NASAA Coordinated Review of Direct Participation Programs
Amended December 3, 2003
Coordinated Review of Direct Participation Programs (CR-DPP) provides a uniform state registration procedure designed to coordinate the blue-sky registration process in all of the states in which the issuer seeks to sell its partnership securities. In addition to creating uniformity in the review standards, the program is designed to expedite the registration process, saving the issuer time and money. CR-DPP is designed to target offerings of securities that are not “Covered Securities” as defined in Section 18(b)(1) of the Securities Act of 1933.
CR-DPP offers issuers registration efficiencies by creating a uniform scheme of review. CR-DPP utilizes established NASAA Guidelines for substantive (merit) comments. This provides a predictable standard of review for issuers with respect to merit issues. The review regarding disclosure issues is contingent on the nature of each individual offering although many of the NASAA Guidelines contain disclosure requirements.
Additionally, CR-DPP simplifies the blue-sky registration process for issuers by simplifying the process for resolution of comments. Under CR-DPP a lead disclosure state and a lead merit state are designated. The lead disclosure jurisdiction coordinates all disclosure comments and the lead merit state coordinates all merit comments. The two lead jurisdictions generate one comment letter on behalf of all jurisdictions. Except for state specific comments, the issuer negotiates resolution of comments with the two lead jurisdictions. Except for state specific comments, once the lead disclosure jurisdiction agrees to clear the offering, all participating disclosure jurisdictions agree to clear it simultaneously. The same is true with respect to the merit jurisdictions. In this way, CR-DPP simplifies the overall blue-sky registration process and places a significant portion of the coordination effort on the states.
Finally, CR-DPP offers issuers an expedited review process. Under CR-DPP, all participating jurisdictions agree to an immediate review of the application. The CR-DPP Program Protocol establishes compulsory time periods for review and generation of comments. The time to clear an offering through CR-DPP remains contingent on the response time of the issuer, but the state response time is established and predictable. Because of the time and effort necessary to coordinate multiple jurisdictions, issuers should plan on the CR-DPP process taking a minimum of sixty business days. Please consider this time frame when requesting registration under CR-DPP.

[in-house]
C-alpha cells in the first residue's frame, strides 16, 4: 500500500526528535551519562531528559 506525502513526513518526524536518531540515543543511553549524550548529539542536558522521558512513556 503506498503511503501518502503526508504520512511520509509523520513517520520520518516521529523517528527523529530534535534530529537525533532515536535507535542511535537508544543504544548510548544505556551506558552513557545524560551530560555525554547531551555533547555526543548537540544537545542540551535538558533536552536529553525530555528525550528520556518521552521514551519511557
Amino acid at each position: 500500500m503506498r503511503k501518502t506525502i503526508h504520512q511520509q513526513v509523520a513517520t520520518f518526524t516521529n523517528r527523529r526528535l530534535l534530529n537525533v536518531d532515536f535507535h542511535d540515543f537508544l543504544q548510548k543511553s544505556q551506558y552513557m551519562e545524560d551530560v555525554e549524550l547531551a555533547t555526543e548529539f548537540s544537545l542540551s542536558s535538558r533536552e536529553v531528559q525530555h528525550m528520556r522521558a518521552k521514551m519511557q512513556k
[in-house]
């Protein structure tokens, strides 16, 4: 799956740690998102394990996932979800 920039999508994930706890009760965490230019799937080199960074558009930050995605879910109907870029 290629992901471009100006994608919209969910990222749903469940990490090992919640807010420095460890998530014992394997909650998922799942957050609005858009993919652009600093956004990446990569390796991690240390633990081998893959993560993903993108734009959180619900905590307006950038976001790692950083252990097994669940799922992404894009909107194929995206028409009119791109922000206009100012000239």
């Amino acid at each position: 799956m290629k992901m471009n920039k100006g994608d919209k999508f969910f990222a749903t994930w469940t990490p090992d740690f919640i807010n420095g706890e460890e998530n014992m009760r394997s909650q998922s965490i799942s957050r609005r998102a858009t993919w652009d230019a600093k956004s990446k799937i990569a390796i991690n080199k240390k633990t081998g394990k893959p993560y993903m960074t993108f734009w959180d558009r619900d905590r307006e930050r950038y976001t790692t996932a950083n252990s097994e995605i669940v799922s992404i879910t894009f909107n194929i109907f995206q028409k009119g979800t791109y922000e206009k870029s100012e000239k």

Candidates for CR-DPP
CR-DPP generally is intended only for initial public offerings of limited partnership interests, and limited liability interests in Equipment Leasing Programs, Mortgage Pool Programs, Oil and Gas Programs, Real Estate Programs, Real Estate Investment Trusts, and interests appropriate for review under the Omnibus Guidelines. Such offerings also must be registered, or seeking registration, under Section 5 of the Securities Act of 1933. CR-DPP is not available for SEC Regulation A offerings. CR-DPP is not available for issuers of blind pool or blank check offerings. Issuers should note that CR-DPP may not be available on all offerings even if the offering fits within the initial screening criteria.
The issuer should submit directly to each state in which it seeks to sell, those documents required by each state. These documents typically are:
- Registration Statement and marked copies of any amendments to the Registration Statement
- Form U-1 (Uniform Application to Register Securities)
- Form U-2 (Consent to Service of Process)
- Form U-2A (Form of Corporate Resolution) and
- Form CR-DPP-1 (Application for Coordinated State Review). It is on this form that the issuer selects all jurisdictions in which it seeks to register under the CR-DPP Program.
- Cross Reference Sheet to NASAA Guidelines
The issuer is required to remit the fee required by each jurisdiction in which it seeks to sell its securities. Such fee shall be submitted directly to that jurisdiction along with other required documentation.
Texas’s Role as Coordinating State
The state of Texas acts as the Program Administrator for CR-DPP. In this role, the Program Administrator designates the lead merit and disclosure jurisdictions, communicates with issuer’s counsel and the participating jurisdictions, acts as a troubleshooter for the process in general, and facilitates each specific application.
Selection of the Lead Jurisdiction
As the Program Administrator, the state of Texas is responsible for selecting the two “lead” jurisdictions from the jurisdictions checked by the issuer on the Form CR-DPP-1. The issuer does not have the option of requesting specific lead jurisdictions. The state of Texas will select the lead jurisdictions based on a number of factors, including the jurisdiction’s resources and experience in reviewing CR-DPP applications. There may be no correlation between the lead jurisdictions and the issuer’s home jurisdiction.
Timing of the CR-DPP Process